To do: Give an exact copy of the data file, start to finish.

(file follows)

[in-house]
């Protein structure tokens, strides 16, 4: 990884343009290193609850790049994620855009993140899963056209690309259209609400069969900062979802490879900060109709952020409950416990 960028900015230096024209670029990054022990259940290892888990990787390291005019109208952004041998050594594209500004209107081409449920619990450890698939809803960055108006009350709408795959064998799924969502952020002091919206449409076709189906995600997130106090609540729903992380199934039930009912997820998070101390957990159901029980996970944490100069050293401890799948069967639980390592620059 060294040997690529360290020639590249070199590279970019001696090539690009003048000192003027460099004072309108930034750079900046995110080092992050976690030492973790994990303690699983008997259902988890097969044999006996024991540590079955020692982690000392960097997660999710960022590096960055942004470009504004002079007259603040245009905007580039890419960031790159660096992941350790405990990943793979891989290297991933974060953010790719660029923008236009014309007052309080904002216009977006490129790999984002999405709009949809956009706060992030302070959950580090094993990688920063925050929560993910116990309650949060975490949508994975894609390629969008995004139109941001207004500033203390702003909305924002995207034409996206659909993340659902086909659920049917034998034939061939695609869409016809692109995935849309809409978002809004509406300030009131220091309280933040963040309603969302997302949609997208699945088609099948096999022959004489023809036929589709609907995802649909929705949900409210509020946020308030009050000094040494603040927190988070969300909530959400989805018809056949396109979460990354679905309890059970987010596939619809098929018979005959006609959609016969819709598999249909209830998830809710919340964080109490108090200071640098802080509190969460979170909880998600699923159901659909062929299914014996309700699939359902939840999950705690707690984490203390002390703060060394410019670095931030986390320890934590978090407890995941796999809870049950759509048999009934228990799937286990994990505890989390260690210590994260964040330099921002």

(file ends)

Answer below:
[in-house]
């Protein structure tokens, strides 16, 4: 990884343009290193609850790049994620855009993140899963056209690309259209609400069969900062979802490879900060109709952020409950416990 960028900015230096024209670029990054022990259940290892888990990787390291005019109208952004041998050594594209500004209107081409449920619990450890698939809803960055108006009350709408795959064998799924969502952020002091919206449409076709189906995600997130106090609540729903992380199934039930009912997820998070101390957990159901029980996970944490100069050293401890799948069967639980390592620059 060294040997690529360290020639590249070199590279970019001696090539690009003048000192003027460099004072309108930034750079900046995110080092992050976690030492973790994990303690699983008997259902988890097969044999006996024991540590079955020692982690000392960097997660999710960022590096960055942004470009504004002079007259603040245009905007580039890419960031790159660096992941350790405990990943793979891989290297991933974060953010790719660029923008236009014309007052309080904002216009977006490129790999984002999405709009949809956009706060992030302070959950580090094993990688920063925050929560993910116990309650949060975490949508994975894609390629969008995004139109941001207004500033203390702003909305924002995207034409996206659909993340659902086909659920049917034998034939061939695609869409016809692109995935849309809409978002809004509406300030009131220091309280933040963040309603969302997302949609997208699945088609099948096999022959004489023809036929589709609907995802649909929705949900409210509020946020308030009050000094040494603040927190988070969300909530959400989805018809056949396109979460990354679905309890059970987010596939619809098929018979005959006609959609016969819709598999249909209830998830809710919340964080109490108090200071640098802080509190969460979170909880998600699923159901659909062929299914014996309700699939359902939840999950705690707690984490203390002390703060060394410019670095931030986390320890934590978090407890995941796999809870049950759509048999009934228990799937286990994990505890989390260690210590994260964040330099921002």